The Fresh Milk Art Platform, with support from the Cultural Industries Development Fund of the National Cultural Foundation of Barbados, shares an open call for Barbadian visual artists to submit digital pieces* for consideration for three exciting public art projects:

(i) the Fresh Milk ArtBoard;
(ii) a Fresh Stops bus stop bench and shelter at St. George’s Primary school and;
(iii) a mural at St. George’s Primary school.

One artist will be selected for each project, and each successful applicant will receive a fee of $1,100.00 BBD!

For the purposes of this call, “digital” work can also include drawing, painting and other two dimensional media, once the artworks can be photographed or scanned at a high enough resolution to be printed at good quality at the sizes outlined for each project.

Submissions for all three projects will be reviewed by the Fresh Milk Team and an independent jury member. The application requirements are as follows:

 

(i) The Fresh Milk ArtBoard

  • Artists must be Barbadian and Barbados-based;
  • 2-3 concept sketches/work samples must be sent as digital files (JPG, PNG, PDF, TIF or PSD);
  • The concept sketches/work samples and a Word document/PDF containing a statement about the proposed work (no more than 350 words), a bio (no more than 250 words) and contact information (full name, preferred artist name, phone number, WhatsApp contact, address, social media handles and website if applicable) should be sent to freshmilkbarbados@gmail.com. This can also be done via WeTransfer;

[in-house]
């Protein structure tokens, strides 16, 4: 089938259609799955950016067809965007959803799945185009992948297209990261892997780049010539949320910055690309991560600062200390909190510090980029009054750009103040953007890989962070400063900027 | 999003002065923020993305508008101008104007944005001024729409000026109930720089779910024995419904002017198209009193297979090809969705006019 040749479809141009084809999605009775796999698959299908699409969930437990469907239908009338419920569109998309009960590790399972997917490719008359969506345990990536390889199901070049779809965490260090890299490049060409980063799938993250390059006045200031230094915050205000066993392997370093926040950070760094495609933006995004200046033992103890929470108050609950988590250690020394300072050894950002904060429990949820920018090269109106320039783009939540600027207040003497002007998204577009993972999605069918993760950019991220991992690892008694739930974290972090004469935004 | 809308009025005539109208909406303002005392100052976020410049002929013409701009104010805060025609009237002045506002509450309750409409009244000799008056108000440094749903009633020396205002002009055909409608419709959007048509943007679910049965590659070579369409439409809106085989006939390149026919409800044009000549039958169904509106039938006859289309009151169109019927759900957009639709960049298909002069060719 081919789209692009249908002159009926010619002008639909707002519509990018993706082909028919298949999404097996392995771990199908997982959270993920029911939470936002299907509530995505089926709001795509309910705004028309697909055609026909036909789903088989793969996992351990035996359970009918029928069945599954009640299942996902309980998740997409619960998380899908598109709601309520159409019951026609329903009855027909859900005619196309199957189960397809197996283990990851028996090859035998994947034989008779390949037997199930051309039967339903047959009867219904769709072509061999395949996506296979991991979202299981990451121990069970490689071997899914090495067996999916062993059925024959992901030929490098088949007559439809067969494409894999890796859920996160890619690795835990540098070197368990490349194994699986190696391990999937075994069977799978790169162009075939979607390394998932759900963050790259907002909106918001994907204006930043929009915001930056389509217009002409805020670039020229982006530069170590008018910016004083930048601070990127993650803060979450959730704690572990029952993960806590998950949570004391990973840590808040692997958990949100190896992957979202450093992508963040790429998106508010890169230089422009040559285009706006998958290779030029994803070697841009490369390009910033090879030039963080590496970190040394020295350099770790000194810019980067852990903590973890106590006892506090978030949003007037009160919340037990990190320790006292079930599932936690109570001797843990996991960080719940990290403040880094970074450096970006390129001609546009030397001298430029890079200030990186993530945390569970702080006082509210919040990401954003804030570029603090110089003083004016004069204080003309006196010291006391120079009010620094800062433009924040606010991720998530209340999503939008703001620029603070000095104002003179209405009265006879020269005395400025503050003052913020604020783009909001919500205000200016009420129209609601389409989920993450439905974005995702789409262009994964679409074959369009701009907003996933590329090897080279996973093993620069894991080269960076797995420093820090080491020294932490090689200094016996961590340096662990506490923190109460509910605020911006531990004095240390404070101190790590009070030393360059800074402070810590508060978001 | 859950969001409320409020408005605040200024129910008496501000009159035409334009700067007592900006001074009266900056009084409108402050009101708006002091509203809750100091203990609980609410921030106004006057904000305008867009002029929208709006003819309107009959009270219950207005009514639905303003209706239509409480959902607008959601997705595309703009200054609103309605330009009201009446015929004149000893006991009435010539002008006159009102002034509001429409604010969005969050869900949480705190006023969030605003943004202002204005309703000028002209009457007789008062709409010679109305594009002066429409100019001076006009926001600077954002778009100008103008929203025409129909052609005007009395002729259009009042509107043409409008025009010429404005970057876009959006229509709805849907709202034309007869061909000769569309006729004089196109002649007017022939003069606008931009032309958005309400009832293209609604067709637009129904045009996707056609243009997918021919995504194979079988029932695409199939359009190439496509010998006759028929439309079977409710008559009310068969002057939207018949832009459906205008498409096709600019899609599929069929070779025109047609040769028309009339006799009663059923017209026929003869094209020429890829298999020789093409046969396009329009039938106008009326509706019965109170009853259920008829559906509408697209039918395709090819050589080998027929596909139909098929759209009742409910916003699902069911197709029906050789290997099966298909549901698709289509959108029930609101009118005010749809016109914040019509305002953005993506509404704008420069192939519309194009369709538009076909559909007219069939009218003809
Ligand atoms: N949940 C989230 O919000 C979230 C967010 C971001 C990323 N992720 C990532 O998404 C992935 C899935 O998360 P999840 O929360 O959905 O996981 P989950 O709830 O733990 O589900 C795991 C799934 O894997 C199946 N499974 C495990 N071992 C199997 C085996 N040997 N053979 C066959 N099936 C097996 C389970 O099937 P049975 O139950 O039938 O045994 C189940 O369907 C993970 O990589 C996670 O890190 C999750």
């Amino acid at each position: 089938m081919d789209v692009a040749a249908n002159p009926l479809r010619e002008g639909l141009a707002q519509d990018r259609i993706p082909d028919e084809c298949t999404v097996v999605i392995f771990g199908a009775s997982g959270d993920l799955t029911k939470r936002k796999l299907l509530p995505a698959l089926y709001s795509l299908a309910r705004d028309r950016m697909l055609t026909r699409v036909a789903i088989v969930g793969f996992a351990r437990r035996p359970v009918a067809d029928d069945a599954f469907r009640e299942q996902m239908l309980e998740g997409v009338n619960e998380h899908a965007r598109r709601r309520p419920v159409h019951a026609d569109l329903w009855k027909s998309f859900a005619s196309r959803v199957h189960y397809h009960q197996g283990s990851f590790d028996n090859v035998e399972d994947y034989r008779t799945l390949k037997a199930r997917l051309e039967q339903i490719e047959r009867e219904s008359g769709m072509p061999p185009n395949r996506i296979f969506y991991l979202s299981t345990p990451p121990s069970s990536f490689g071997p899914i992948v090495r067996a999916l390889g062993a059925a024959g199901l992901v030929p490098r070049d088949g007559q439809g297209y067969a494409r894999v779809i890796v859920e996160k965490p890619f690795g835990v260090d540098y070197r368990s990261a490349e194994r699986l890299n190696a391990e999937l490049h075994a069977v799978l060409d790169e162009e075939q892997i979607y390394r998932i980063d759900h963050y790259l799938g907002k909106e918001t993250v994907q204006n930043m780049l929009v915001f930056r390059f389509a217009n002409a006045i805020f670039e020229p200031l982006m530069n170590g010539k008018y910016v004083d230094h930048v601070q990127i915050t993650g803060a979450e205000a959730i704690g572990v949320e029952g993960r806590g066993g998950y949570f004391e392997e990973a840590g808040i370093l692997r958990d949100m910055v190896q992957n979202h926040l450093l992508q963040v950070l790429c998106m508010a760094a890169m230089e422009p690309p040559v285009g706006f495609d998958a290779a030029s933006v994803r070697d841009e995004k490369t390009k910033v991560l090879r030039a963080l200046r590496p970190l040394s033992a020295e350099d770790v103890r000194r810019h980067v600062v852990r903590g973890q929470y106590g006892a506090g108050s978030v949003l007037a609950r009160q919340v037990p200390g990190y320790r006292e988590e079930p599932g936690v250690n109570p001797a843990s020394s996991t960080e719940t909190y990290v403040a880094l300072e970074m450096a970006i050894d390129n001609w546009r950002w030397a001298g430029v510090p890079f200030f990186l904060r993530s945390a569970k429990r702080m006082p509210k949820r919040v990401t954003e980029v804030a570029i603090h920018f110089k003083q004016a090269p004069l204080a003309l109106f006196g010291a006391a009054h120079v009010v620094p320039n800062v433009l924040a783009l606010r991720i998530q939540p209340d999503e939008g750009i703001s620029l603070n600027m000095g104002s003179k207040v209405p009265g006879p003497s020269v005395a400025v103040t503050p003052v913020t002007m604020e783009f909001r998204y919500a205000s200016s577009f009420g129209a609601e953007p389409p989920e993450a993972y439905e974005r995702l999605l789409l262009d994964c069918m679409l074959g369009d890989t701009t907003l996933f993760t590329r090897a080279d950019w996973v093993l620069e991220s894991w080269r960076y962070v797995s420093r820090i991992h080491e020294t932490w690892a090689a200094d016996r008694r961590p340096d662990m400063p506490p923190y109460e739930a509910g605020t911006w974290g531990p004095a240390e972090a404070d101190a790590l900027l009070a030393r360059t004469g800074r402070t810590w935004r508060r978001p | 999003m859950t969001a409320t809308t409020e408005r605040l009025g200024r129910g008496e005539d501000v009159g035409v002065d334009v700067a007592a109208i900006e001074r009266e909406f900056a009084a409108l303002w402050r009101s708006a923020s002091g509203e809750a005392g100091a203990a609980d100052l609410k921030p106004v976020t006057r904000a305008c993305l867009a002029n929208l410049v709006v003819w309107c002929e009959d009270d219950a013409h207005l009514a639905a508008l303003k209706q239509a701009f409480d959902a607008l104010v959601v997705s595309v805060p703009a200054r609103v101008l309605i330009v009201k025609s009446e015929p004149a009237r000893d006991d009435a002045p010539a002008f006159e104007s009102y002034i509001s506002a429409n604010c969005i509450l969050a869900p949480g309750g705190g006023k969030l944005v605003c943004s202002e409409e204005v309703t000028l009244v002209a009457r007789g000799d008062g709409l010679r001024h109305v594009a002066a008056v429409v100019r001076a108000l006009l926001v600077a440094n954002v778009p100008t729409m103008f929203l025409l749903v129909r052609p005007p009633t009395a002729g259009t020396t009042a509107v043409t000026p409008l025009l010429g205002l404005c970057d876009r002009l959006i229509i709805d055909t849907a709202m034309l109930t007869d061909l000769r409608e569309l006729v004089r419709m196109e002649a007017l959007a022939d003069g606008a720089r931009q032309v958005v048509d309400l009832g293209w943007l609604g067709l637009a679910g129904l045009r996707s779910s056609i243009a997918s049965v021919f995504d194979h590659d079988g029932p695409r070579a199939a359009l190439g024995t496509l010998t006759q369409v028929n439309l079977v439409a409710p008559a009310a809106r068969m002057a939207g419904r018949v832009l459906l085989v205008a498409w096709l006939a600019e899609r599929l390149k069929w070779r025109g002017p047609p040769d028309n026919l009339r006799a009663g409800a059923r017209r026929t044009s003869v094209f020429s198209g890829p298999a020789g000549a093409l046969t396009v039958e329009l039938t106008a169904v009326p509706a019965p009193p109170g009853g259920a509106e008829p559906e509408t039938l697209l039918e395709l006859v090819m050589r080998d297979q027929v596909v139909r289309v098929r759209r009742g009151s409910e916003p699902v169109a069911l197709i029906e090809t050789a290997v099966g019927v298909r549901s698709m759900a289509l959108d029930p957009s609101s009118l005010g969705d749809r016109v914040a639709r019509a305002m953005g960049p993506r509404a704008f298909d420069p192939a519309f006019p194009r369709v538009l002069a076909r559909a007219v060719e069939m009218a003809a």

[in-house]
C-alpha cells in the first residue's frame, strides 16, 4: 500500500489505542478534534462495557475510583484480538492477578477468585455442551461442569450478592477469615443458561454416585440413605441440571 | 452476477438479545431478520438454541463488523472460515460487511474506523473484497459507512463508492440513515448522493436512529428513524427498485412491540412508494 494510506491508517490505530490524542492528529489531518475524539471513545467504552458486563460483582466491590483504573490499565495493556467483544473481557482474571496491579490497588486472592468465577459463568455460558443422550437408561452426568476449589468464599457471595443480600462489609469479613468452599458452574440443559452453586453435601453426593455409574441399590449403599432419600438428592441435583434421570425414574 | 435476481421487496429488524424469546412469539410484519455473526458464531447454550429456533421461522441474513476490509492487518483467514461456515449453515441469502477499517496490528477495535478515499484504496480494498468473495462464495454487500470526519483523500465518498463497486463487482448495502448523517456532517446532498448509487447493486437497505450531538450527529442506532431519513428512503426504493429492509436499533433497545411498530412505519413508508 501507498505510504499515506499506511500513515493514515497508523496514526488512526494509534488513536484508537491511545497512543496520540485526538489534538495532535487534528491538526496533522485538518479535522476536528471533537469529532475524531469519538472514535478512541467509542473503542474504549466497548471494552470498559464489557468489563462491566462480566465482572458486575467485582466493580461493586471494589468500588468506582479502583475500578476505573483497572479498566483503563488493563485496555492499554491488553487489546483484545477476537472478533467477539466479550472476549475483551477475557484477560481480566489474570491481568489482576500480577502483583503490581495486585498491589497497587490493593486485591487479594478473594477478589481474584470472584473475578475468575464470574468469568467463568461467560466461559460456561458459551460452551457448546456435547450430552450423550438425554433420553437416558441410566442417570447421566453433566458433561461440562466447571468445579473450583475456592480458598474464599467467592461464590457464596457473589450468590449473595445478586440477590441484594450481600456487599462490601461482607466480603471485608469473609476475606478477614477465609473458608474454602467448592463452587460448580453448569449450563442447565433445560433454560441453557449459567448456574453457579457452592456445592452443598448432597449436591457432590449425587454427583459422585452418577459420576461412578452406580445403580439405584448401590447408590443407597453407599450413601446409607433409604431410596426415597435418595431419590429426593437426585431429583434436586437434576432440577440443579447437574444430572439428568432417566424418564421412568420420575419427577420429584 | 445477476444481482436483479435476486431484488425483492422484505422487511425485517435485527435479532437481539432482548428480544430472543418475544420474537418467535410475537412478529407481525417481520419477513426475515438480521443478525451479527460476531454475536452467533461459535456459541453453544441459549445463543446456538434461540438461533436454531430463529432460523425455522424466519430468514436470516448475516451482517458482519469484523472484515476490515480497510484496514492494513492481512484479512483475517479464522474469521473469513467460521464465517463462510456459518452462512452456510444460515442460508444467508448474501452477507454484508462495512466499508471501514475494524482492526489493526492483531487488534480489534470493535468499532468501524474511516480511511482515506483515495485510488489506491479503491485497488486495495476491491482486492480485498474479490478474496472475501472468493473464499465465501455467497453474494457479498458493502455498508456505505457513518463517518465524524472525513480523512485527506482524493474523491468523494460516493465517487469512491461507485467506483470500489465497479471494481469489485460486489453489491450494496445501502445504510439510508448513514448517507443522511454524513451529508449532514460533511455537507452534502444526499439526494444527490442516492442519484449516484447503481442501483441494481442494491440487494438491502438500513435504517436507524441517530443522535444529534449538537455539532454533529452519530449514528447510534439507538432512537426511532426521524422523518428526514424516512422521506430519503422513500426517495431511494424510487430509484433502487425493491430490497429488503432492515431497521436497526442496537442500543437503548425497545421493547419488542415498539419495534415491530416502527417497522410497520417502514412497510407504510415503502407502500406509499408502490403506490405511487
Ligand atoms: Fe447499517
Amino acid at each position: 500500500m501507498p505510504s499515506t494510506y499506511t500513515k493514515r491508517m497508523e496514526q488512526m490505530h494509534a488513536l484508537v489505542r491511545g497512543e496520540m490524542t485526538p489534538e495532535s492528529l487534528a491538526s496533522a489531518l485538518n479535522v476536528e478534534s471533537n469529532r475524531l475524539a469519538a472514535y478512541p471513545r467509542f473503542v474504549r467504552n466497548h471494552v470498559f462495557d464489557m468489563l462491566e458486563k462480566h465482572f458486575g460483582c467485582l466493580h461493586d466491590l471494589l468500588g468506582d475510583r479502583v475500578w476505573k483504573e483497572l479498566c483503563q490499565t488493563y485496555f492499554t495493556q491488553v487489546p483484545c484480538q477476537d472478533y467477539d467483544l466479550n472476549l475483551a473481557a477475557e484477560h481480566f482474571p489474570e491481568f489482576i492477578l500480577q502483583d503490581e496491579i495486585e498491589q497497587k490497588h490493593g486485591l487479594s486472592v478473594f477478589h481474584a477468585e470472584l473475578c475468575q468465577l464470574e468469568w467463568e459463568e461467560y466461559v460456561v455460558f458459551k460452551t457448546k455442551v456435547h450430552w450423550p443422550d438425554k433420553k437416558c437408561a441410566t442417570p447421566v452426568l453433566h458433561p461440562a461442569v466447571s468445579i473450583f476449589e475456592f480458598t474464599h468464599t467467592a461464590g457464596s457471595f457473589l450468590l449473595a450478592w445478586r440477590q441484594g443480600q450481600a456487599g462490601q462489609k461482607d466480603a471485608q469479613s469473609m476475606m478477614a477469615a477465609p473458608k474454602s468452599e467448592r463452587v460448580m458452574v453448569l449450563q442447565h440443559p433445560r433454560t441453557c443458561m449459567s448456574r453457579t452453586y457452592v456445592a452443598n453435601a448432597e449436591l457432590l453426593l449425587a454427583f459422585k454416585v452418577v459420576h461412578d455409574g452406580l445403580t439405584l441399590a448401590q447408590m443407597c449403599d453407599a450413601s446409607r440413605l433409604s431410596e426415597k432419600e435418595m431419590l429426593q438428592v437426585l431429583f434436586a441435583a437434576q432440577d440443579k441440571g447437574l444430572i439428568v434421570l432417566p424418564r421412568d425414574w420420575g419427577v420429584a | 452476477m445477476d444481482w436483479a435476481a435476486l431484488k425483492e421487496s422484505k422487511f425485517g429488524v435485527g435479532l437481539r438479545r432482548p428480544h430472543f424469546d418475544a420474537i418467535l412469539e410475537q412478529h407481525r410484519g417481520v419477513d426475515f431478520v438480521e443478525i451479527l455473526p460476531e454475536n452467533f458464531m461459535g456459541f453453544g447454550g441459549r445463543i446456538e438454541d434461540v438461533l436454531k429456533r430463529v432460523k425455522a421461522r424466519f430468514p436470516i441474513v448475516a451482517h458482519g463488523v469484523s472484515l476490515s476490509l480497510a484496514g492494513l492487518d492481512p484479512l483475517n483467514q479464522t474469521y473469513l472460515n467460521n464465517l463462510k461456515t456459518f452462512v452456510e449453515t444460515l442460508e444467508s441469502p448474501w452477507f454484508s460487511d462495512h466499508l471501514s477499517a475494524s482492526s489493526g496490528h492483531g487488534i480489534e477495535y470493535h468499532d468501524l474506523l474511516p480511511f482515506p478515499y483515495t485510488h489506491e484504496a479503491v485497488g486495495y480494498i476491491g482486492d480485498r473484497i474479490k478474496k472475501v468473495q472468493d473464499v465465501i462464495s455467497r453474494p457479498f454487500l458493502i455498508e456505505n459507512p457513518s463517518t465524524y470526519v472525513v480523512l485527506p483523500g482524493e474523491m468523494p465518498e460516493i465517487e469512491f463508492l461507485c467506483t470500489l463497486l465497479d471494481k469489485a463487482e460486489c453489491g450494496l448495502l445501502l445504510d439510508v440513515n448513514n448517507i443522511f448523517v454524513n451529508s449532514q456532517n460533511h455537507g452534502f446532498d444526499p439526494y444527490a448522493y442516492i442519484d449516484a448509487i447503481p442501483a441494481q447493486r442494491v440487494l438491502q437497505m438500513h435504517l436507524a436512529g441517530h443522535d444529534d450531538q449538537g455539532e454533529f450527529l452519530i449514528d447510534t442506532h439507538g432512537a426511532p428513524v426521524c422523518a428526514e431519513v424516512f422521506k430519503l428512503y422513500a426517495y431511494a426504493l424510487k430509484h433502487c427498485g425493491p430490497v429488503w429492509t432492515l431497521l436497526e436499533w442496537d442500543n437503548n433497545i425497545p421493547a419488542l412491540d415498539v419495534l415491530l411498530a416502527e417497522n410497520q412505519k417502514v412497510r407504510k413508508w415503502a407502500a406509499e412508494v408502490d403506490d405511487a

• If chosen, the final digital artwork must be very high resolution, and able to be printed clearly at the size 90” w x 90” h.

(ii) A Fresh Stops Bus Shelter

  • Artists must be Barbadian and Barbados-based;
  • 2-3 concept sketches/work samples for three pieces of work (one for the back of the bench and the other 2 for the two sides of shelter’s side panel) must be sent as digital files (JPG, PNG, PDF, TIF or PSD);
  • The concept sketches/work samples and a Word document/PDF containing a statement about the proposed work (no more than 350 words), a bio (no more than 250 words) and contact information (full name, preferred artist name, phone number, WhatsApp contact, address, social media handles and website if applicable) should be sent to
  • freshmilkbarbados@gmail.com. This can also be done via WeTransfer;
  • If chosen, the final digital artworks must be very high resolution, and able to be printed clearly at 82” w x 24” h (back of bench) and 24” w x 48” h (shelter side panel). Wherever possible, supply the original Illustrator or Photoshop file. Please view the dimensions guide for the shelter here for clarity.

(iii) Digital Mural at St. George Primary School

  • Artists must be Barbadian and Barbados-based;
  • 2-3 concept sketches/work samples must be sent as digital files (JPG, PNG, PDF, TIF or PSD);